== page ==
The Success of Failure
I am writing this post in advance because when it comes out, my husband and I will be on The Star Flyer, taking a bucket trip around the Balearic Islands off the coast of Spain.
It was not what we had intended to do. But when the offer came up: “two for the price of one”, we jumped at it. After all, how many people can say they have been on a clipper ship and—weather permitting—can also hoist the sails?!
On a closer examination, that decision began to look like a failure in judgment. It wasn’t until the deposit was made that we noticed the per person port charges. I had not factored in that August is prime vacation month in Europe and airfares jump through the roof. Oh yes, I could have opted for changing planes three times or going to Barcelona by way of Moscow. But neither option seemed logistically smart even if financially prudent. Wine with meals appeared to be extra as well as any and all excursions though I am hoping they will at least take us to shore for our own walking tours.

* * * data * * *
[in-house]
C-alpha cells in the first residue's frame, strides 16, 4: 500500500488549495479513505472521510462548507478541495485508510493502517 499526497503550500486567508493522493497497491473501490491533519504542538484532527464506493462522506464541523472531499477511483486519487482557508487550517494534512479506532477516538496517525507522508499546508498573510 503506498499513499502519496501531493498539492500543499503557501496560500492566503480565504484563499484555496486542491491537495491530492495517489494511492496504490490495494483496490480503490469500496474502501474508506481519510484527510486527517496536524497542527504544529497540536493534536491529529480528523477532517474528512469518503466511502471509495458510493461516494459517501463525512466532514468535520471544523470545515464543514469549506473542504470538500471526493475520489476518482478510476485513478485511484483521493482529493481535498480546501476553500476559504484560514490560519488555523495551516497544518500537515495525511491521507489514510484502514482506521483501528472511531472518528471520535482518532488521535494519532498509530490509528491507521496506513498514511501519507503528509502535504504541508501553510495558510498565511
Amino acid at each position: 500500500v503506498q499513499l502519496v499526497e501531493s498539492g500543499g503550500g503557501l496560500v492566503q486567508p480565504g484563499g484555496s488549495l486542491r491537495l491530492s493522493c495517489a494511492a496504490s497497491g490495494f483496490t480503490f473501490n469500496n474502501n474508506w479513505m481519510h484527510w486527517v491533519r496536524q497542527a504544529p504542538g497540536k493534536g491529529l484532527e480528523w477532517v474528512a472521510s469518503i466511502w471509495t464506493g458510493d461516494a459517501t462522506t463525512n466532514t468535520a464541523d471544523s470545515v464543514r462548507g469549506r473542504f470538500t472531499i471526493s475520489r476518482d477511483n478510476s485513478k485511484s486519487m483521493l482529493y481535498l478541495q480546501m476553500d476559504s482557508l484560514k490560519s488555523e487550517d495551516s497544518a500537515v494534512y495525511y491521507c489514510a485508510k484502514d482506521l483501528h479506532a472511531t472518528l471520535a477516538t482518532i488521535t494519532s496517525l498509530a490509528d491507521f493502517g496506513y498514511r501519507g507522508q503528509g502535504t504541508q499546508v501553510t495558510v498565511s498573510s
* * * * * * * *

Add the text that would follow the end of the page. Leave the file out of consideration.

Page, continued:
Then how could I call this trip a “success”?
Simple: We’ll be having an adventure and an experience. No one will be harmed in the process. We won’t need to refinance the farm. And so what does it matter that I’ll work more days. We’ll call this trip our anniversary-birthday-Christmas present for the next five years. Every decision carries consequences—both positive and negative. The point is this. As leaders, as managers, or as entrepreneurs, we can study all the angles until we can make the safest, most beneficial move. But in the meantime, prices could rocket, a ship could be put in dry dock, terrorists could get closer to this part of the Mediterranean, and one of us (or both) could suffer health challenges.
At some point in life, you hold your nose and jump. Waiting could be much worse.
PS: I’ll give you an update when we return!